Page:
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Risks of crony capitalism

Should the government assist Indian banks and companies that have borrowed billions abroad, and suddenly find it difficult to repay maturing loans because the global financial crisis has frozen money markets? Russia and Mexico have thrown lifelines to their debt-laden companies. Korea has guaranteed $ 100 billion of foreign bank loans. Should India do something More >

Where McCain scores over Obama

Barack Obama looks certain to beat John McCain and become the next US President. Most Indians will be delighted. An Obama victory will symbolize the vanquishing of racism and the dismal Bush legacy. Besides, McCain is a military hawk, especially on Iraq. Obama is not exactly a dove, but is far less a military adventurer More >

Who murdered the financial system?

Leftists claim that the global financial crisis was caused by reckless deregulation and greed. Rightists blame half-baked financial regulations and perverse incentives. Actually, the financial sector is deeply regulated, with major roles for both the state and markets. It was not one or the other that failed but the combination. The best metaphor for the More >

Case against cutting petrol price

When oil cost $ 145/barrel in June and I predicted a price crash below $ 100/barrel, some jeered at my optimism. But oil crashed to just $ 65/barrel last week. Domestic prices of petrol and diesel are pegged to a global oil price of $ 61/barrel. If the world price falls below this—and some economists More >

What microfinance can teach Wall Street

Big financial institutions of all sorts are in dire straits across the globe. But one category remains unaffected—micro-finance. Even as the global financial system freezes and giants like Lehman Brothers collapse, micro-finance institutions (MFIs) are expanding unfazed. Famous financiers face defaults big enough to wipe them out, but MFIs report virtually zero default. This is More >

Pains of a slowing miracle economy

I am not usually a pessimist. But I predict that India will suffer a lot of pain in the next 18 months, as the economy slows down along with the current global slowdown. The US, Europe and Japan are sinking into recession together. Forget claims that India has decoupled from the US and can keep More >

The Perils of Inclusive Loans

Inclusive finance—giving loans to everybody, including the poor­­­—is desired by politicians in India, and in all democracies. Yet the current US financial crisis shows the perils of taking this goal too far. The crisis arose from the bursting of a housing bubble. That bubble was created, fundamentally, by government policies and institutions seeking home ownership More >

The End of the Beginning

The US government and Congress are creating a $ 700 b. rescue package to resolve the worst financial crisis since the Great Depression. Will it stabilize the US and world economies? For an answer, remember Winston Churchill’s words in 1942. “This is not the end. It is not even the beginning of the end. But More >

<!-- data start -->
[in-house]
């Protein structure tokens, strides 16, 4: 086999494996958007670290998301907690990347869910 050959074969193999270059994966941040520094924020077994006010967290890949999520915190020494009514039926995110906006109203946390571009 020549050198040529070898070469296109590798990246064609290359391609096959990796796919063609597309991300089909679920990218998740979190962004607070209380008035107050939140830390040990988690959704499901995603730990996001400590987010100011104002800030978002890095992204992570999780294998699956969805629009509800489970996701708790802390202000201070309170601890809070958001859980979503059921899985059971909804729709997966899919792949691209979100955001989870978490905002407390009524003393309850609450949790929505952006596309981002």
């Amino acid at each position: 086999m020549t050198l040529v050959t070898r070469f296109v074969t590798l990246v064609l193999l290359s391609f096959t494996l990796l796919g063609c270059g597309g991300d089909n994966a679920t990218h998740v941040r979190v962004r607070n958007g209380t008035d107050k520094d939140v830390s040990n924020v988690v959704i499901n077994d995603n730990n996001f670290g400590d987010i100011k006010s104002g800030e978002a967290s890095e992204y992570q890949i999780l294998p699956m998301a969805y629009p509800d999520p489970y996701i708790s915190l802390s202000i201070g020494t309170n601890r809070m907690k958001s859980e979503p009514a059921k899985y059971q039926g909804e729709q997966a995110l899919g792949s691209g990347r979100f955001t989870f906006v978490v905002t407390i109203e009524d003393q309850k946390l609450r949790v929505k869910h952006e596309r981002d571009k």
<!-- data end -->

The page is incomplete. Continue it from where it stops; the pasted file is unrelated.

Is America becoming socialist?

Socialists, like Hugo Chavez in Venezuela or Indira Gandhi in India, are famous for nationalising the biggest corporations. But the US governmenthas taken over three of its biggest corporations within two weeks. Has the US turned socialist? American right-wingers moan that this is indeed the case. Meanwhile, Indian leftists are stunned at nationalisation in a More >

Vouchers for social security

Indians know very little about Scandinavia–the four nations of Sweden, Norway, Denmark, and Finland in northern Europe. Some Indian males fantasize about glamorous Swedish blondes. Others lust over the latest Nokia phone from Finland. Geography enthusiasts know it as the place where the sun never sets in the summer. Old liberals like me remember Scandinavia More >

Mamata is next nuclear hurdle

Having overcome a series of obstacles ranging from Prakash Karat to the Nuclear Suppliers Group, India’s plans for a massive nuclear power programme now face an even more daunting obstacle – Mamata Banerjee. Having tasted blood at Nandigram and Singur, she will not sit by quietly and allow a huge nuclear power park to come More >

Mamata is next nuclear hurdle

Having overcome a series of obstacles ranging from Prakash Karat to the Nuclear Suppliers Group, India’s plans for a massive nuclear power progra mme now face an even more daunting obstacle – Mamata Banerjee. Having tasted blood at Nandigram and Singur, she will not sit by quietly and allow a huge nuclear power park to More >

Nuke-deal: Only a minor milestone

India has gone from nuclear pariah to recognised nuclear power. That is the upshot of the decision of the Nuclear Suppliers Group to bend its rules for India. Till now, the NSG recognised only two kinds of countries, the haves (the five traditional nuclear powers) and the have-nots. Now, a new category has been created More >

Singur’s lessons for solar power

Whether or not the Nuclear Suppliers Group approves the Indo-US nuclear deal — this is unclear as I write this column — many experts think India should focus on solar rather than nuclear power for the future. An excellent case for this was made recently in this newspaper by Anand Mahindra. However, events at Singur More >

Why Hinglish will beat Chinglish

Thanks to its English language advantage, India has become world leader in call centres and back office outsourcing. China cannot compete because very few Chinese speak English. To rectify this, China has made English compulsory in schools. Will it soon give India tough competition in outsourcing? I doubt it. I was asked once by a Chinese magazine More >